This article was last updated on Oct. 24, 2022.
October may be known for the Halloween treats, haunted houses and spooky costumes — but it’s also known for something so much bigger: Breast Cancer Awareness Month.
And, it's for good reason. Looking at just a few statistics about breast cancer External Site can be shocking.
Breast cancer is the most common cancer among women in the United States. In 2018, more than 40,000 women in the U.S. are expected to die from breast cancer. African American women are more likely to die of breast cancer than any other ethnic group. About 1 in 8 women will develop invasive breast cancer in her lifetime.
Risk factors for breast cancer
If you have one or more breast cancer risk factors External Site, you might be more likely to develop it. But, just because you have some risk factors, doesn't necessarily mean you will develop breast cancer.
A few risk factors of breast cancer include: being female, getting older, and having a history of breast conditions.
Having a personal or family history of breast cancer is also a risk factor. However, 85 percent of breast cancers occur in women who have no family history.
Breast cancer screenings
New research suggests that cancer is on the rise External Site among adults under the age of 50. Early onset cases of several cancers, including breast cancer, are among those that have risen worldwide since about 1990. Experts suspect that our increasingly sedentary lifestyles and prevalence of processed food in our diet could be the culprit.
That is why the American Cancer Society External Site recommends that women between ages 40 and 44 with an average risk of breast cancer — most women — have the option to start screening with a mammogram every year. Women 45 to 54 should get mammograms every year. It may be a good idea to talk about your risk factors with your personal doctor before age 40, just in case you need to get screened early.
Preventive mammograms are typically covered at 100 percent by your Wellmark health insurance plan. Just be sure to use an in-network provider and log in to myWellmark® Opens new window to check your benefits before making the appointment. At age 55, you may be able to limit preventive mammograms to every other year. They should continue for as long as you're in good health.
Need to check your preventive care benefits or find a doctor?
Wellmark Blue Cross and Blue Shield members can keep tabs on their coverage, see what benefits they've used, find an in-network doctor, and much more. It's all available in myWellmark®, your secure, member portal. Don’t have an account? Register to access today.
If you have questions about mammogram screenings, talk to your personal doctor.
Signs and symptoms of breast cancer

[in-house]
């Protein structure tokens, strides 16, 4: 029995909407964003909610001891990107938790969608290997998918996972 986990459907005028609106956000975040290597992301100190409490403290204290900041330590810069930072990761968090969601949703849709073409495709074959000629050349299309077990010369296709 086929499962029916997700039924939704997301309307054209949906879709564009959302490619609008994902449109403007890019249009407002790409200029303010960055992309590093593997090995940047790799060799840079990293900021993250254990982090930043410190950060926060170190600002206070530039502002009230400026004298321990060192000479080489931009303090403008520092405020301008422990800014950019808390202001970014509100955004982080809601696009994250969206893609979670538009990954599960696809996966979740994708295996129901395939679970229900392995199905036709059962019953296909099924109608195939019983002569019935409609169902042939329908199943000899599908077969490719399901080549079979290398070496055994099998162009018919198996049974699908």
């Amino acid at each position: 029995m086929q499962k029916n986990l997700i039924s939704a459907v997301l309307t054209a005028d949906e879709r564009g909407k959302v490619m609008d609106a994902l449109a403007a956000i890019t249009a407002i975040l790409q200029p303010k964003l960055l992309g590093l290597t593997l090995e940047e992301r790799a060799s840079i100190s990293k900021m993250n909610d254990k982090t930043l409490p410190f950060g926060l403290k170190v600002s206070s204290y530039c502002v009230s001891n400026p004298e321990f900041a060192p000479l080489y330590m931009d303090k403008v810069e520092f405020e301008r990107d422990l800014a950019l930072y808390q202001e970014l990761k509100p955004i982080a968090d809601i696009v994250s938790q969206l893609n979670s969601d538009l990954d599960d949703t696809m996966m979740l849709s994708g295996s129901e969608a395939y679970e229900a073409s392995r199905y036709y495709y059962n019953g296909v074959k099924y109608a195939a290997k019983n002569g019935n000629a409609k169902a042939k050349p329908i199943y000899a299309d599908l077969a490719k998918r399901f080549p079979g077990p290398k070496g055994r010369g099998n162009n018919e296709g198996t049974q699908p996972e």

Mammograms can detect tumors before they can be felt, so screening is key to early detection. However, it's important for women to be aware of the look and feel of their breasts, so they can talk to their doctor about any changes.
Some other signs and symptoms of breast cancer you should know, are:
- A breast lump or thickening that feels different from the surrounding tissue
- Change in the size, shape or appearance of a breast
- Changes to the skin over the breast, such as dimpling
- A newly inverted nipple
- Peeling, scaling, crusting or flaking of the pigmented area of skin surrounding the nipple (areola) or breast skin
- Redness or pitting of the skin over your breast, like the skin of an orange
Equity in breast cancer care
While white women are slightly more likely to develop breast cancer in their lifetime, Black women are more likely to develop External Site a more aggressive and more advanced-stage breast cancer that is diagnosed at a young age. Black women are also more likely to die from breast cancer than any other ethnic group. In fact, Black women have the lowest 5-year survival rate External Site compared to all other racial and ethnic groups for every stage and every subtype of breast cancer.
This variation in outcomes can be attributed to less access to mammography and lower quality medical care, as well as other social determinants of health, such as access to healthy, non-processed food.
Lifestyle changes can help prevent breast cancer
The American Cancer Society recommends lifestyle changes associated with more active lifestyles, lower alcohol consumption and adhering to the recommended mammogram schedule as some of the best ways to help prevent breast cancer.
Your personal doctor can help schedule screenings and review your risk factors.
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